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Not Always

March 23, 2016


Shopping Cart

If a shopping carts were an electrical appliance they would easily exceed IEC safety guidelines for static electrical discharge into humans.  A grounding wire is a poor solution.  The problem is the non-conducting, ungrounded floor and triboelectric effects with the cart wheels which generate electrical current continuously as the cart rolls across the floor.  The more weight in the cart the higher the electrical current due to rolling/static friction increase.

shopping cart

Wheel contact/friction between acrylic floor finish, polyurethane wheels and metal shopping cart can easily charge the cart to over 20,000 volts multiple times each visit to the store.  The child will discharge and get a shock (electrical discharge) every time either they or their parent touch something grounded or at lower potential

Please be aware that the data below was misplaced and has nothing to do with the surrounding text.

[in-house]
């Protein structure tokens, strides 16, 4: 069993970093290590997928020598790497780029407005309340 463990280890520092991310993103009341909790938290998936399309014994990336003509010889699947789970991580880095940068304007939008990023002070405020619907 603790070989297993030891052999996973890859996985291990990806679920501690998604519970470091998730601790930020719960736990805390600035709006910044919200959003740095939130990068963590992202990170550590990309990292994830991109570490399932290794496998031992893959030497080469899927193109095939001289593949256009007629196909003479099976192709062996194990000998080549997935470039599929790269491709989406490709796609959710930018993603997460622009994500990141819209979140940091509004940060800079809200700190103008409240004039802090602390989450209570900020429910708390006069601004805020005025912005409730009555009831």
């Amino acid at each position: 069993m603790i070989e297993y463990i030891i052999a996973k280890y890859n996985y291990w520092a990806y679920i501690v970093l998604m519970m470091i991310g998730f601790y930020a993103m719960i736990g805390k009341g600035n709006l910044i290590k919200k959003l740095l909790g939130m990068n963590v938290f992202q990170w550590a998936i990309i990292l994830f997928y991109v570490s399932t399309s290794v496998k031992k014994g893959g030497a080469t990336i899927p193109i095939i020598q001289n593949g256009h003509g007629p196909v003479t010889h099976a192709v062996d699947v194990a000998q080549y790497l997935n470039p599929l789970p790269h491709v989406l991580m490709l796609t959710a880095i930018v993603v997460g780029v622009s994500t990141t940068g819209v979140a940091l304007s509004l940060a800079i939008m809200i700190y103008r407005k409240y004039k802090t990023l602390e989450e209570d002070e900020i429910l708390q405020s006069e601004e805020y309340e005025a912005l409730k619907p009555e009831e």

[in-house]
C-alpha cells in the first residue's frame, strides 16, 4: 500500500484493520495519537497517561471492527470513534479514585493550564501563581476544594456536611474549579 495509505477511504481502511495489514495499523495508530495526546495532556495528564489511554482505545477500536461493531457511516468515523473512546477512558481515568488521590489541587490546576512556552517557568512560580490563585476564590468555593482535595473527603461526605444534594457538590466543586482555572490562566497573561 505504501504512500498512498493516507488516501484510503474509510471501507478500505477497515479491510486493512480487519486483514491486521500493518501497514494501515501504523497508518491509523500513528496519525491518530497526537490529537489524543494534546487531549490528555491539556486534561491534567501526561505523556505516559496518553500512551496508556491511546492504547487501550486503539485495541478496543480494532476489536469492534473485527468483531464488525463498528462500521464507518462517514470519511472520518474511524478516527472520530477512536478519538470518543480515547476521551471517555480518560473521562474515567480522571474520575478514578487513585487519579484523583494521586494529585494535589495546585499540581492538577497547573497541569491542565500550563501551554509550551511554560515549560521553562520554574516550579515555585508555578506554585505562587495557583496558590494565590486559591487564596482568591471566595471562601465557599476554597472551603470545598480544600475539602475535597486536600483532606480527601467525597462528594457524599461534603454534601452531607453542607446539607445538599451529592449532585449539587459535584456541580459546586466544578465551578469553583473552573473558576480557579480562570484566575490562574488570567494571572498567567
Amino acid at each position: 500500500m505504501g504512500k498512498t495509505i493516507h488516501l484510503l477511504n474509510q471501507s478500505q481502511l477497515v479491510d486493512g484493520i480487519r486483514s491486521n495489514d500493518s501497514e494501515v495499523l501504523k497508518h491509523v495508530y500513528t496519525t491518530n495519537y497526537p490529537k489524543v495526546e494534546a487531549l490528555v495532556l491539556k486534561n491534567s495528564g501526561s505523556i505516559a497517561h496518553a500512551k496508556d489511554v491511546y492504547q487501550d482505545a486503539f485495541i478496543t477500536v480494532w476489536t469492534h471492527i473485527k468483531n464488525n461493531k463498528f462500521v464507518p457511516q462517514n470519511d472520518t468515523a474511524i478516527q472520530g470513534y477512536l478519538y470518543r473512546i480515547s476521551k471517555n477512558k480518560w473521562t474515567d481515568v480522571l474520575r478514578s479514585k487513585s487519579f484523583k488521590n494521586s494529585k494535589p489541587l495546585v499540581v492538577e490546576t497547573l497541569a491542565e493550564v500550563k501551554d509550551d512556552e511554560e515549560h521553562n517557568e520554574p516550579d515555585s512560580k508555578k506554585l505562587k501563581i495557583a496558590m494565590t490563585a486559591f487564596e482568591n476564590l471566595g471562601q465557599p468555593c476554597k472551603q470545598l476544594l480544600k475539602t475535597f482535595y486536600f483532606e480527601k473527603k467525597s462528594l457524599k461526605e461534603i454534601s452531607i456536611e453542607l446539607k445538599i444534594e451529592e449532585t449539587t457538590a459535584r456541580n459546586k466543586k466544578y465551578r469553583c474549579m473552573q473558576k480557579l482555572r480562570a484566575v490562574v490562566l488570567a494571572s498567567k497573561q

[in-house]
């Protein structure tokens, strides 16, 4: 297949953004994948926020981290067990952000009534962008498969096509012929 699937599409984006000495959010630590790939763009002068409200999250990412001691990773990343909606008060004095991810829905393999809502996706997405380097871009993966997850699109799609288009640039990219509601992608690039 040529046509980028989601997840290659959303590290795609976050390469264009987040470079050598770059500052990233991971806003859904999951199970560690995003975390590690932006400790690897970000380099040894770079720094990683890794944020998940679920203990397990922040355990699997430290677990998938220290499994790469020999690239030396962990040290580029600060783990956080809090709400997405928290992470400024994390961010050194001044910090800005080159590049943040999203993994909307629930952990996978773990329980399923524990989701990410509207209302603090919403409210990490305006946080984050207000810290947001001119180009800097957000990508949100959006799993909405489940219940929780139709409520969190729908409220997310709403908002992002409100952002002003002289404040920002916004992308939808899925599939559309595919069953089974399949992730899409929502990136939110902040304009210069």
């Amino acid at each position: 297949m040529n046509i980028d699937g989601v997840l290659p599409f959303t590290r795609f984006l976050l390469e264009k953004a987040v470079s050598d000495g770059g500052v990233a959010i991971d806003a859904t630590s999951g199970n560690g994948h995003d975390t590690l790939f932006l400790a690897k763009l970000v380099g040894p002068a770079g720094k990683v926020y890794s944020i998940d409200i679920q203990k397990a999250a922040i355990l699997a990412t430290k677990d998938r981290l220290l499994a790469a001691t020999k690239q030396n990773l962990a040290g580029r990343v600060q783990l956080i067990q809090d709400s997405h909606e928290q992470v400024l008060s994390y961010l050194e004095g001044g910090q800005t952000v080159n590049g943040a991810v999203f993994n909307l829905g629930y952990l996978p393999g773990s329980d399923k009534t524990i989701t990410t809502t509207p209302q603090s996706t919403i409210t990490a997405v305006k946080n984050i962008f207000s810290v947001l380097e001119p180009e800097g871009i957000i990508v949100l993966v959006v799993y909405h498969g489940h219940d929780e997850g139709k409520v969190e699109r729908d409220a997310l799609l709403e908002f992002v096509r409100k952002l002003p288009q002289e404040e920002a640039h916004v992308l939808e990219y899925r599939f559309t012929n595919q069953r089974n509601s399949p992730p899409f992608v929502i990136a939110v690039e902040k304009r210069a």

‘Shocking’ shopping carts jolt customers

“Millions of Americans shop at big box discount stores. And for most of them it’s a pleasant experience. But a growing number of shoppers have been shocked during a recent store visit. “

I don’t mean “shocked” as in surprised.  We’re talking “shocked” as in static electricity.  And some have called it a case of “When Shopping Carts Attack.”

Here is a link to an actual test showing 8,000 Volts (electrical potential) easily built up from a grocery store cart.  The wheels are generating electrical current continuosly that is flowing into you and your kid’s bodies as you walk down the ailes.

This is absolutely not safe, especially for small children.

From → Biology, Geophysics

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